The Magazine

The Second Lebanon War

It probably won't be the last.

Sep 4, 2006, Vol. 11, No. 47 • By MAX BOOT
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But divorcing themselves from their neighbors has proven difficult. The withdrawal from the Gaza Strip was followed by the rise of Hamas, which continues to fire homemade Qassam rockets into southern Israel and to stage occasional raids, such as the one on June 25 that sparked the current crisis. Hezbollah, which has close links to Hamas even though the former is a Shiite group and the latter is composed of Sunnis, joined in the Hamas offensive by kidnapping more Israeli soldiers in the north. Israel had no choice but to send its armed forces back into the Gaza Strip and southern Lebanon. But even when forced into war, the government has tried to fight in the manner least costly to its own people and (a less appreciated fact) to the enemy populace.

Prime Minister Ehud Olmert, a former mayor of Jerusalem, and his defense minister, Amir Peretz, a former trade union leader--both national security neophytes--approved a war plan presented by Halutz, the first air force general to lead the IDF. The plan initially called for fighting Hezbollah only from the air. This was reminiscent of the small wars the United States waged in the 1990s (Bosnia, Kosovo, Afghanistan, Sudan), when it relied on bombs and missiles fired from afar and ran away as soon as it suffered any casualties (Somalia). The Israelis quickly discovered what the United States had learned: Airpower divorced from ground action seldom produces decisive results.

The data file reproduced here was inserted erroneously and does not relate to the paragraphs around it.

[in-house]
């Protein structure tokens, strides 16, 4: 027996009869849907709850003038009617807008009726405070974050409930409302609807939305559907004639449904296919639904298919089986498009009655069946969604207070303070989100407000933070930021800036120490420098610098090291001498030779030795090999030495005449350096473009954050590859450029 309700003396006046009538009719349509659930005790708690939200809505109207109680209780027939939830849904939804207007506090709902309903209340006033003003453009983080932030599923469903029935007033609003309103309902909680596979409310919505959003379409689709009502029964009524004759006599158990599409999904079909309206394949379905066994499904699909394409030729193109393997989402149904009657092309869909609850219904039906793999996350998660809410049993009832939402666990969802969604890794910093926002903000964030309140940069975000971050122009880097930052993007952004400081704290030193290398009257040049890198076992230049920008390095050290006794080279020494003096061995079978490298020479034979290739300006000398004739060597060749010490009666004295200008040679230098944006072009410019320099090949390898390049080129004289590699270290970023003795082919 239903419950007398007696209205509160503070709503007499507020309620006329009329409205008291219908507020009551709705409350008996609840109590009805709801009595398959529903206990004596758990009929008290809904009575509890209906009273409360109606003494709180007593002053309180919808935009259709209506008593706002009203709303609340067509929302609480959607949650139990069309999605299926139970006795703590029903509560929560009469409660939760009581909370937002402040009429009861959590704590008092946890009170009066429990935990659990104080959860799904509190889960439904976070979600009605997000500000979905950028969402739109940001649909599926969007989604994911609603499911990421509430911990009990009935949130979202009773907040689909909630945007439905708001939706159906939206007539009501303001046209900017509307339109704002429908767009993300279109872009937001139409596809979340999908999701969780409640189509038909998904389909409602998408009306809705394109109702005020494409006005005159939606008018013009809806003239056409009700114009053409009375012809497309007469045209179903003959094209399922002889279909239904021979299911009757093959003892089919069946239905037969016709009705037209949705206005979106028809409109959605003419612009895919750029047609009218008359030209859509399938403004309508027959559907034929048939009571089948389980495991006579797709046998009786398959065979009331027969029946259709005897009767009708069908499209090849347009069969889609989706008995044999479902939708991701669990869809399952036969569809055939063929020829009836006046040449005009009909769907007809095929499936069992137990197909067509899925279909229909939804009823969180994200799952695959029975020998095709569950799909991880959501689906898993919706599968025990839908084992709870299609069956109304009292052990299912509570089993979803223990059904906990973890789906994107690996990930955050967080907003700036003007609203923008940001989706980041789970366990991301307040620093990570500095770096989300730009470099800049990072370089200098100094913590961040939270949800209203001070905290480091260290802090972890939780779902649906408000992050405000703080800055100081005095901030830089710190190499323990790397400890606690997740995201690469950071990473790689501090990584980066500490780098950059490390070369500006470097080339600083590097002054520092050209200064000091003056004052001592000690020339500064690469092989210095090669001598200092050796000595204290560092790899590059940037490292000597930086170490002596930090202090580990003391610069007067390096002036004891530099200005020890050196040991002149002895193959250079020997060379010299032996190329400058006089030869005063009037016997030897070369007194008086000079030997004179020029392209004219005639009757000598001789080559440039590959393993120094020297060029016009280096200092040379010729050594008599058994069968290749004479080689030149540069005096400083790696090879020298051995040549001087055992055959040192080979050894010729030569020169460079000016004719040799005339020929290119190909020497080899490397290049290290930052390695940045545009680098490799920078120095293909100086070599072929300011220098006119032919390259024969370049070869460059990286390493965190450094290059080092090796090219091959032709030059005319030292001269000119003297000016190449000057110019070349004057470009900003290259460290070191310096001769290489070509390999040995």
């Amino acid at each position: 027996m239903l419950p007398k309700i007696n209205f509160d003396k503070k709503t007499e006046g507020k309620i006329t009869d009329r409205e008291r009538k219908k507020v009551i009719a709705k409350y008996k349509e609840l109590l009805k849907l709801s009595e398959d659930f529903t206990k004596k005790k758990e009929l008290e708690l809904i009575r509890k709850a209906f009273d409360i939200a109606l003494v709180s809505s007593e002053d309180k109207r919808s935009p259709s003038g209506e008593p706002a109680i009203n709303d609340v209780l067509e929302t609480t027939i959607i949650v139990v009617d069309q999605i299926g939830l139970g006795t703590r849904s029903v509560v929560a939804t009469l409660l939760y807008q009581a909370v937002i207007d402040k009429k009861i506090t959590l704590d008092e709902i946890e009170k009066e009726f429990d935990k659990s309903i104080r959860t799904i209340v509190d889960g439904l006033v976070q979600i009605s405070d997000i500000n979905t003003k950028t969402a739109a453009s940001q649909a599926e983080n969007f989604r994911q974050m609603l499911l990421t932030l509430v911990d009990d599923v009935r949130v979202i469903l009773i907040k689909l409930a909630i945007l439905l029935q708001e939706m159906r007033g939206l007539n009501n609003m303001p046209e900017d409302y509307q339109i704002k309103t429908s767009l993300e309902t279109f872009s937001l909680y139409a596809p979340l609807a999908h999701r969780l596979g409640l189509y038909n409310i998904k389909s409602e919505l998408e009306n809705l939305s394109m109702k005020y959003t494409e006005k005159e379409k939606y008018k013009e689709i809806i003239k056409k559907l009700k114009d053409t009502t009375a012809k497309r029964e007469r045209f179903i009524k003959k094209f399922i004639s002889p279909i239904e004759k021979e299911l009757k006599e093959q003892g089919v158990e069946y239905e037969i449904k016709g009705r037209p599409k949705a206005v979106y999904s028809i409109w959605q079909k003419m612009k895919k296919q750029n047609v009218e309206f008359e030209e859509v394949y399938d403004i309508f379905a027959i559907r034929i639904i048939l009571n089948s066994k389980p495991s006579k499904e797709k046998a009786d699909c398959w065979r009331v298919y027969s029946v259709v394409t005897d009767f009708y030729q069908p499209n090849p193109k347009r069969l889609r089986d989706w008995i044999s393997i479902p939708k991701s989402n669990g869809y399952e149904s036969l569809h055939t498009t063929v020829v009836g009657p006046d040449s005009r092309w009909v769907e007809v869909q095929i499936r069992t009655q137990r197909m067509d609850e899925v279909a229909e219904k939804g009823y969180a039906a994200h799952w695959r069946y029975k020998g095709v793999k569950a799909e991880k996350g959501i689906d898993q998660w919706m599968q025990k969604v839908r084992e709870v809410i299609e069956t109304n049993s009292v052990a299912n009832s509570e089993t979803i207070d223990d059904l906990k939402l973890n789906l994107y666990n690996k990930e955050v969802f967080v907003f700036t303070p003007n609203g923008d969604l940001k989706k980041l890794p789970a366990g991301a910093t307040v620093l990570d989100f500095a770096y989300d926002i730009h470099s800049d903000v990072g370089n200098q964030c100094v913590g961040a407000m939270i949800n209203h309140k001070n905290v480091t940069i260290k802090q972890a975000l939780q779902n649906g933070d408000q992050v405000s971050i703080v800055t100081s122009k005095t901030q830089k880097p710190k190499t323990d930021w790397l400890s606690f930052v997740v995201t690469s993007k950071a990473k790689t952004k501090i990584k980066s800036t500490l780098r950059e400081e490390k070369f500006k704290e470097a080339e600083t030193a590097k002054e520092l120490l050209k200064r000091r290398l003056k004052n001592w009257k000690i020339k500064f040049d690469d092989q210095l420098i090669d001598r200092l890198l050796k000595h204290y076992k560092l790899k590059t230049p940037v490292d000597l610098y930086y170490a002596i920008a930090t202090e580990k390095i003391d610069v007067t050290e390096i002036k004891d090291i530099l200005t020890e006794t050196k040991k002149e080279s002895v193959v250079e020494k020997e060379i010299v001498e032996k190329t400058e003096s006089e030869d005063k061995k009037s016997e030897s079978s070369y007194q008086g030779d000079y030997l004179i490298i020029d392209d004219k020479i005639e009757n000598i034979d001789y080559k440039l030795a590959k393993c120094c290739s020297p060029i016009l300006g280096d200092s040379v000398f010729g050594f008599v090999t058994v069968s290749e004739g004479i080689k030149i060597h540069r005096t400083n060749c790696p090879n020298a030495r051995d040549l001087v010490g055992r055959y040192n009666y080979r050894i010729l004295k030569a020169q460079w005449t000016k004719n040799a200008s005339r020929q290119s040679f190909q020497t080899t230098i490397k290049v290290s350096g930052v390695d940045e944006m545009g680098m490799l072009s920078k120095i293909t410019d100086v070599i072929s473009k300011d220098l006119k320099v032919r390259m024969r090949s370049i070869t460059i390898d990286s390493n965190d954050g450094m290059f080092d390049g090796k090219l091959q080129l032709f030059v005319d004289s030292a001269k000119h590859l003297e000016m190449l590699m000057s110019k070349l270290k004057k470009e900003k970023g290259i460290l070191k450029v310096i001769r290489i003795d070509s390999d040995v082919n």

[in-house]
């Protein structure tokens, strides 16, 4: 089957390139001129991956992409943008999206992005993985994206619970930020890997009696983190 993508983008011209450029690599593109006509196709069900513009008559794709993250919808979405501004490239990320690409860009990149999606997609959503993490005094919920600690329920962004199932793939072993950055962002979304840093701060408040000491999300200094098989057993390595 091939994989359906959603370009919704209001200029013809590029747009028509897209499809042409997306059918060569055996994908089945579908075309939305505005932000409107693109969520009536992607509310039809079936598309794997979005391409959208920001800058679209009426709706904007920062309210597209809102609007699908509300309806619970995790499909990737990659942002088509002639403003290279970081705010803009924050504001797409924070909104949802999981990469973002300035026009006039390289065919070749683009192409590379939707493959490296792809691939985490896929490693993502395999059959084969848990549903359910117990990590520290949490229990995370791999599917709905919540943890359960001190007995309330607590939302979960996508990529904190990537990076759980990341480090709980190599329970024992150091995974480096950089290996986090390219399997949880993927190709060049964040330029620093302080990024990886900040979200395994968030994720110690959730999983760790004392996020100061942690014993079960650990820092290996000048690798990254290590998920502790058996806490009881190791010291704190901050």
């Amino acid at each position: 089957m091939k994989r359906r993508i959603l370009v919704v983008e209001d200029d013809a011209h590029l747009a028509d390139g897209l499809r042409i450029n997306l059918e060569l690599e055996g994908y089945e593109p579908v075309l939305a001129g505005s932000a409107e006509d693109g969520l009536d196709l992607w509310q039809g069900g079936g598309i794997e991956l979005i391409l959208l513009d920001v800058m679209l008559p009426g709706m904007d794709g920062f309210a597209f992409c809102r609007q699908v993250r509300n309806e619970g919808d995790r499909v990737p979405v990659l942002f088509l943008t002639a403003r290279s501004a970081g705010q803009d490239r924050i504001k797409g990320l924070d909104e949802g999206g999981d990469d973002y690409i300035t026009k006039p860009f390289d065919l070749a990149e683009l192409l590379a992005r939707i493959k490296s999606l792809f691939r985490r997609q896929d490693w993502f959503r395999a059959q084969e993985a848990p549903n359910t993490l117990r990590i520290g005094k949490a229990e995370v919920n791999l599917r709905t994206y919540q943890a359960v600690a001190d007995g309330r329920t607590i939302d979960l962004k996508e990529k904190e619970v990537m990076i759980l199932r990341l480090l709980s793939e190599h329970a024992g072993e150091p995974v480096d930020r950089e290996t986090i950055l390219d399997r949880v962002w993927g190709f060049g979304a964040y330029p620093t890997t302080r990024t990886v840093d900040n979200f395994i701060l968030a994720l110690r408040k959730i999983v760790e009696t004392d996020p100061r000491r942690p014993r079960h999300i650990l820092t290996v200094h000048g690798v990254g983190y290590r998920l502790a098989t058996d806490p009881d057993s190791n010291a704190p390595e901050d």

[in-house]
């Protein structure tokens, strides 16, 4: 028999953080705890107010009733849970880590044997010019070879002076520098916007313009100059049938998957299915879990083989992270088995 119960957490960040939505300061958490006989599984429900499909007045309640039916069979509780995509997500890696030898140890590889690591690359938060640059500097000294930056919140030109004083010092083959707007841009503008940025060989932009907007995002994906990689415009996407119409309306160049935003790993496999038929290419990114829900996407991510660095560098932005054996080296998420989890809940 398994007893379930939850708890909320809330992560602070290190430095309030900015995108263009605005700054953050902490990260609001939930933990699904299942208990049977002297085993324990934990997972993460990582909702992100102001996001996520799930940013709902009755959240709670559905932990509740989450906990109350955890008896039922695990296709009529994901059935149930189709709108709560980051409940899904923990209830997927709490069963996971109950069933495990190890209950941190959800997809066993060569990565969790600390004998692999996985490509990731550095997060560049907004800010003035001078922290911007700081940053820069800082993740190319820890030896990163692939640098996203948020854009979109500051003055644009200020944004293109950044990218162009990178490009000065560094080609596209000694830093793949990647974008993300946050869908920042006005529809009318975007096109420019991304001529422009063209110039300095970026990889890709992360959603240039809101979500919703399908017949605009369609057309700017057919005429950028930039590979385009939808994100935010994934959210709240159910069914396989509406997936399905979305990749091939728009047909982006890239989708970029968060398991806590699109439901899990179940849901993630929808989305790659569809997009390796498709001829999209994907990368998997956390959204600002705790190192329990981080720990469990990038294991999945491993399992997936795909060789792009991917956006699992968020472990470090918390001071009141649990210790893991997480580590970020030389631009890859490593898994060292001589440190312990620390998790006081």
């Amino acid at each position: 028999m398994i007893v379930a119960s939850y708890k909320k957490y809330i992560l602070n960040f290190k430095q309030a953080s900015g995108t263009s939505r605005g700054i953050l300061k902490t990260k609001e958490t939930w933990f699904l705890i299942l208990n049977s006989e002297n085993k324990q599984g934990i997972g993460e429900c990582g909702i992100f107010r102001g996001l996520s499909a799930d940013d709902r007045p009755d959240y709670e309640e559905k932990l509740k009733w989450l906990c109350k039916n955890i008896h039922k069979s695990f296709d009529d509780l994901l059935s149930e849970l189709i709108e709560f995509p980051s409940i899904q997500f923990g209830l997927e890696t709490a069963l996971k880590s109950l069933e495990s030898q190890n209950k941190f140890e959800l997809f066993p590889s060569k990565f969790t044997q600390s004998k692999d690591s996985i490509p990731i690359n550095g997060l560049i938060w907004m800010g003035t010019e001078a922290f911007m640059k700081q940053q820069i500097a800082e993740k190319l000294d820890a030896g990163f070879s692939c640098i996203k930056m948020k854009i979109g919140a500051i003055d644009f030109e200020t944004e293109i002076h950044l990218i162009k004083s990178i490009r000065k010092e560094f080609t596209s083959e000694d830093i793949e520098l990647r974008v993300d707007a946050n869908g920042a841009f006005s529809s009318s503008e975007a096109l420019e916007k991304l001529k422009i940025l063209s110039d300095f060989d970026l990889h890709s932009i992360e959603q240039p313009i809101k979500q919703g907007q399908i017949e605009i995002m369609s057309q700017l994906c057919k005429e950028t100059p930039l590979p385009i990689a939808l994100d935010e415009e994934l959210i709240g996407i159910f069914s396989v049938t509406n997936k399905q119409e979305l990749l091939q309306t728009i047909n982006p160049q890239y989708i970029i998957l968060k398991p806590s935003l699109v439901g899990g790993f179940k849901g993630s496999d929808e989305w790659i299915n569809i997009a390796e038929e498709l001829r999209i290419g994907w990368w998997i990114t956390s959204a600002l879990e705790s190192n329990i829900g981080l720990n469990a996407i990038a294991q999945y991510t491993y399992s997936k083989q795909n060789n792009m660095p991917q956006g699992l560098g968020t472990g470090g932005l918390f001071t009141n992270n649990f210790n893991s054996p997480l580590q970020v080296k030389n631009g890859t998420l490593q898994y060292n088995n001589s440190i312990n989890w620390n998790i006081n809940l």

Yet Olmert was so eager to avoid a ground war at first that he ordered only limited raids into Lebanon. These met strong resistance from Hezbollah fighters, who proved better armed and more motivated than the Arab foes that Israel had gotten used to defeating handily. Olmert was forced to call up the reserves, but it soon became apparent that their training and equipment were not up to snuff. Complaints about inadequate logistics were rampant, with many soldiers grousing that they weren't even given enough to eat while in Lebanon.

Partly because of delays in mobilizing reservists, but mainly because of his own caution, the prime minister did not order an all-out assault to secure all of Lebanon south of the Litani River until just 48 hours before a U.N.-brokered cease-fire took effect on August 14. The premature end of hostilities kept the IDF from wiping out Hezbollah's terrorist army. Hundreds of rockets continued falling on northern Israel every day right up until the end.

Israel's hesitation is not terribly surprising given the trauma of its 18-year occupation of southern Lebanon, which finally ended in 2000 amid protests by soldiers' mothers. It's as if the United States were asked to send its army back to Vietnam. Indeed, Israel's "Lebanon Syndrome" has often been compared to America's "Vietnam Syndrome." Both have their roots in the humiliations suffered by a potent military at the hands of less advanced but more determined guerrilla foes, and in the deep reluctance of rich societies to risk their sons in open-ended, low-intensity conflicts.

Many Israeli combat veterans I spoke with expressed amazement and disgust with the casualty-preoccupation of the Israeli news media, whose coverage of the recent war was notable for its lengthy profiles of fallen soldiers and wrenching descriptions of their funerals. So much emphasis on the cost of war was startling for those who remembered much costlier Israeli conflicts. During the first week of the invasion of Lebanon in 1982, Israel lost 170 soldiers--more than the 118 who fell in five weeks of fighting this summer. (Thirty-nine civilians also died in Hezbollah attacks.) And, at the time, the 1982 losses were considered remarkably light by the standards of 1948, 1956, 1967, and 1973.

"Something has happened to our society when we think losing eight soldiers is a tough day," said Kobi Marom, a retired Israeli army colonel who guided a group of security analysts, organized by the American Jewish Committee, around the battlefront near the Lebanese border. "Well, I'm sorry, it's not."